It would seem that there is still nothing in the existing situation dangerous to the general peace of Europe. It would be difficult to limit the questions that may arise were England to prevail in Egypt to the extent contemplated by its military preparations. French interests in the Mediterranean are inconsistent with permanent English control of Egypt. Germany is not likely to view with complacency any great accession of power by England or by any other power within striking distance, and it will probably obstruct measures looking to the ultimate humiliation of the Porte. Austria is but the second of Germany in the diplomacy of this decade. Further, it is difficult to see how England can treat Egypt as its sick man, and Europe permit it, and yet object if Russia shall apply the same regimen to Turkey generally. Logic is not always the prominent element of statesmanship, and consistency still less, so much do circumstances dominate nations. Europe may not feel obliged to consent to Russian aggression upon Turkey, even if it allows English absorption of Egypt, though the moral force of objection would be weakened. These questions and others, such as the mode and measure of English pecuniary indemnity at the expense of Egypt, must speedily arise, and will be more likely to disturb European tranquility than even the stirring events now transpiring. The Kreuz Zeitung particularly represents the German Government, and in a recent [Page 172] article gives evidence that the present quiescent attitude of Germany is only provisional. This paper, after referring to the successes of the English arms, expresses the opinion that the solution of the Egyptian question is still far off. The relations between England and France, and between those powers and the Porte, regarding the latter’s rights of sovereignty, are still unsettled, and no agreement as to the so-called national question in Egypt has been arrived at. It deems it impossible to foresee what aspect these questions may assume in the future. Former differences are adjourned, not settled. As the sovereignty of Turkey has been expressly recognized by the conference at Constantinople, England could not disregard it, and the national question in Egypt could only be discussed after Turkey had shown what attitude she would take in presence of this movement.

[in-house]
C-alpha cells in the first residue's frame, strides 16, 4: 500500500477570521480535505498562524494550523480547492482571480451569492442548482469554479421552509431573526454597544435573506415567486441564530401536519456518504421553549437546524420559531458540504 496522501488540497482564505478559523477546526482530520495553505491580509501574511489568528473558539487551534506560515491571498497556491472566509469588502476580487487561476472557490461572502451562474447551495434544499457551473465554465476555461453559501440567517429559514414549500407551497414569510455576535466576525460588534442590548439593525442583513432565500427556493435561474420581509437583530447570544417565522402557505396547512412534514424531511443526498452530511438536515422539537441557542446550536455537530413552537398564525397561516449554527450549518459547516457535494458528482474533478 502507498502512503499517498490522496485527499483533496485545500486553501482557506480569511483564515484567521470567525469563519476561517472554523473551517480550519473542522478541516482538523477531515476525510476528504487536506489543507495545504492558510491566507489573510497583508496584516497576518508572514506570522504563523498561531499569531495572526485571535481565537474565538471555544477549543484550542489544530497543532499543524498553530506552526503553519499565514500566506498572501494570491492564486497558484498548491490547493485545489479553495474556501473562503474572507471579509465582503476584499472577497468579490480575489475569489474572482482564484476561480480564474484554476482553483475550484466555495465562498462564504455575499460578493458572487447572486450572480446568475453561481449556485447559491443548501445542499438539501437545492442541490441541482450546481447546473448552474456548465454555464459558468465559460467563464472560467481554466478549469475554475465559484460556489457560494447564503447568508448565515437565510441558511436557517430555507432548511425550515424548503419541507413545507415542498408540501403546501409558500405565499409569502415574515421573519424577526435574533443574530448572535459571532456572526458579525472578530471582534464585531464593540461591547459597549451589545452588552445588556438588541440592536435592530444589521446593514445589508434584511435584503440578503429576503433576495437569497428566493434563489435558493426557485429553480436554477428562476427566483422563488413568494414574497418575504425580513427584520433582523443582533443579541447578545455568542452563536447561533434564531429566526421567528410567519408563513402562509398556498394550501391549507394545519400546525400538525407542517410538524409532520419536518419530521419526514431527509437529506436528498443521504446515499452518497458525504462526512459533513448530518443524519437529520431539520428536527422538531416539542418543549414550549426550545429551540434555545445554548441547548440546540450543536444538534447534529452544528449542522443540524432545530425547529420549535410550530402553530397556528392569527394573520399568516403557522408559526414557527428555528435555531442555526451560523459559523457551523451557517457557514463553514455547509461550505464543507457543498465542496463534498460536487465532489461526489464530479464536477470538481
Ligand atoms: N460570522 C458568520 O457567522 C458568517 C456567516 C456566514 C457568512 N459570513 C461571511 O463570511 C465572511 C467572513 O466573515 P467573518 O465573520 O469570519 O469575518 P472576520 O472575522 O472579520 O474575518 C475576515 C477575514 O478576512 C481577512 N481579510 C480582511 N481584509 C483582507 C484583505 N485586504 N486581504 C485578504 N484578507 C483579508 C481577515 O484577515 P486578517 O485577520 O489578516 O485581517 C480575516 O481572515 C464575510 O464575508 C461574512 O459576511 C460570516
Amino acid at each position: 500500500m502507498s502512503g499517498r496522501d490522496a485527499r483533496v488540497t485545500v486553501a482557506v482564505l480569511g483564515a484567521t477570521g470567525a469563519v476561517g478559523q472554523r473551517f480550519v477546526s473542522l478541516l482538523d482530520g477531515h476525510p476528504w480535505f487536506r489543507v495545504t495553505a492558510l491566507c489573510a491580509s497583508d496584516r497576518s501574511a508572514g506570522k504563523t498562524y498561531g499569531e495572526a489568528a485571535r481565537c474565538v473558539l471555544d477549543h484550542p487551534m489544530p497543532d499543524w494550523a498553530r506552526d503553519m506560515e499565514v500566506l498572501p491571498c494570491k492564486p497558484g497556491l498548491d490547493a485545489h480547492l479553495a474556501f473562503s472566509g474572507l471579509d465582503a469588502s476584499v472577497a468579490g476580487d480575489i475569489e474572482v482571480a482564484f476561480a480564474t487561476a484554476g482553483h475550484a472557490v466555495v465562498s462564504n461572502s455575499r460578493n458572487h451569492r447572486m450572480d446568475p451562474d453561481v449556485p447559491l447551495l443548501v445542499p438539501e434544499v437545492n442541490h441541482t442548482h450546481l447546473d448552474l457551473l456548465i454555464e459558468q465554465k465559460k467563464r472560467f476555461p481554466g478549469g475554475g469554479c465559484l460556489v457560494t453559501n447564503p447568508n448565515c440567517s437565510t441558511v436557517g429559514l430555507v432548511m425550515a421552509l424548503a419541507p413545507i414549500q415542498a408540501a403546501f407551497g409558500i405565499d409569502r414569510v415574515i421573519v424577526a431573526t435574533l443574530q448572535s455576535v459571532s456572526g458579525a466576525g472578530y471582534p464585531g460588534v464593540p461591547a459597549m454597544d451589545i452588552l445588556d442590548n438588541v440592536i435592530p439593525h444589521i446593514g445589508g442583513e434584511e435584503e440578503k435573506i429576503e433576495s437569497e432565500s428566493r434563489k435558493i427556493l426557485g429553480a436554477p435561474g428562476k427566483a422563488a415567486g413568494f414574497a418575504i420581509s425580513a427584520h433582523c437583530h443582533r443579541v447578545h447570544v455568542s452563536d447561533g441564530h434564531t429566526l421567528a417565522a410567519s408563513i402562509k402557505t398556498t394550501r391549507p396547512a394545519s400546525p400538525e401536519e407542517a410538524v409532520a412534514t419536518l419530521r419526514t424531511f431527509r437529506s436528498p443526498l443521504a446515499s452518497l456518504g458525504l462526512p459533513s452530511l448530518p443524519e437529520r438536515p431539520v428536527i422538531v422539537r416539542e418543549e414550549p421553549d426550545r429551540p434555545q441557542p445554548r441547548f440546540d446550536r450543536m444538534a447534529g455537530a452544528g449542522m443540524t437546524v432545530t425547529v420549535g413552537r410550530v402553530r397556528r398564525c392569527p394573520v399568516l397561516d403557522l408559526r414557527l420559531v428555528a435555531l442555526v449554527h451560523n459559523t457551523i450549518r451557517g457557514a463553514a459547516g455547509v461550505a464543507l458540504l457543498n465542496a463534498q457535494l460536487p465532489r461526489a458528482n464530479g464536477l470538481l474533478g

The paper warned its readers not to see in the present situation the solution of these questions, “for new difficulties will be unavoidable after the English have finished their military operations.”

It is not difficult to read throughout this article a caveat served on the English Government that the inaction of Germany does not mean a lack of interest in the question whether England shall come out of these difficulties an invincible Mediterranean power, and that the fate of Egypt and Turkey is still a matter with which the Eastern nations have concern.

Perhaps as significant is the remark that the national question is in abeyance in Egypt. Arabi assumes to represent a national party, if Germany and other Eastern powers shall hereafter seek to maintain Arabi’s cause, they cannot abandon Arabi to the vengeance of the English. Unless England feels able to maintain itself against all Europe, it may find its victories barren of results.

I venture to say that the policy of cabinets to yield to measures for the present is not popular in any European state, and especially in Germany. I could give you many evidences of this were it not to too much lengthen this dispatch. But such a state of public feeling makes more probable action restrictive of English designs hereafter.

I have, &c.,